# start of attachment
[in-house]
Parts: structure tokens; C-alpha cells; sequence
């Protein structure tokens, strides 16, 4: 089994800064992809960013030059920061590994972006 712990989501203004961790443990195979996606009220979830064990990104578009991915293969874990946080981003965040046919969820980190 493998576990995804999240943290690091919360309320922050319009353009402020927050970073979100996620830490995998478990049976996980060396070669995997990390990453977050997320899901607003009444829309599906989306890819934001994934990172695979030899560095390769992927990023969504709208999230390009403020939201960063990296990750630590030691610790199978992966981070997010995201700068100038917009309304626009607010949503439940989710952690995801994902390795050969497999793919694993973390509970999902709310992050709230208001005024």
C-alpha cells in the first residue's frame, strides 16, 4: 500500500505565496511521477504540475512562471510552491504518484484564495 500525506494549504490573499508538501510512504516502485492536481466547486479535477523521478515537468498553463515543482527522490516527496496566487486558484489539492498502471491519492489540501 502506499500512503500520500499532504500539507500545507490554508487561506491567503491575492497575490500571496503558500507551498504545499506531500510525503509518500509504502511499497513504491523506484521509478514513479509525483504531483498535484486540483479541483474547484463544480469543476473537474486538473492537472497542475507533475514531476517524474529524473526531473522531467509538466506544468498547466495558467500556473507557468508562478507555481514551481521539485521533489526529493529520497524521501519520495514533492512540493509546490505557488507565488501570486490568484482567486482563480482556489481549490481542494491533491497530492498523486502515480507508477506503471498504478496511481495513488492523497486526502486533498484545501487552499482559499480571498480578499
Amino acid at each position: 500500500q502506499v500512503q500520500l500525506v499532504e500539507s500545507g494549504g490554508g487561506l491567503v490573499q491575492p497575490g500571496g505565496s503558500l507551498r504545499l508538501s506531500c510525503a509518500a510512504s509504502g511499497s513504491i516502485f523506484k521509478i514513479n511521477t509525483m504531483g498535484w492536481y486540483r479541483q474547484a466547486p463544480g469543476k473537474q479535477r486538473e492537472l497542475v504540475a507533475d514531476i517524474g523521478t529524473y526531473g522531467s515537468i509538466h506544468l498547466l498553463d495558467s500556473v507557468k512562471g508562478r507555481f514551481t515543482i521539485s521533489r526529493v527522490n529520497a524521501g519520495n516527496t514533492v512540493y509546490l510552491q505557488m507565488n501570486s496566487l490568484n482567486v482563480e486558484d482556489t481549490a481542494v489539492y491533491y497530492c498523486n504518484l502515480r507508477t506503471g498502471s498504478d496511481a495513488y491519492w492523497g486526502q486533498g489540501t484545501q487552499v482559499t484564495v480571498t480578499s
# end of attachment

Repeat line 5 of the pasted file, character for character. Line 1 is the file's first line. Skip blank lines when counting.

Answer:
Amino acid at each position: 500500500q502506499v500512503q500520500l500525506v499532504e500539507s500545507g494549504g490554508g487561506l491567503v490573499q491575492p497575490g500571496g505565496s503558500l507551498r504545499l508538501s506531500c510525503a509518500a510512504s509504502g511499497s513504491i516502485f523506484k521509478i514513479n511521477t509525483m504531483g498535484w492536481y486540483r479541483q474547484a466547486p463544480g469543476k473537474q479535477r486538473e492537472l497542475v504540475a507533475d514531476i517524474g523521478t529524473y526531473g522531467s515537468i509538466h506544468l498547466l498553463d495558467s500556473v507557468k512562471g508562478r507555481f514551481t515543482i521539485s521533489r526529493v527522490n529520497a524521501g519520495n516527496t514533492v512540493y509546490l510552491q505557488m507565488n501570486s496566487l490568484n482567486v482563480e486558484d482556489t481549490a481542494v489539492y491533491y497530492c498523486n504518484l502515480r507508477t506503471g498502471s498504478d496511481a495513488y491519492w492523497g486526502q486533498g489540501t484545501q487552499v482559499t484564495v480571498t480578499s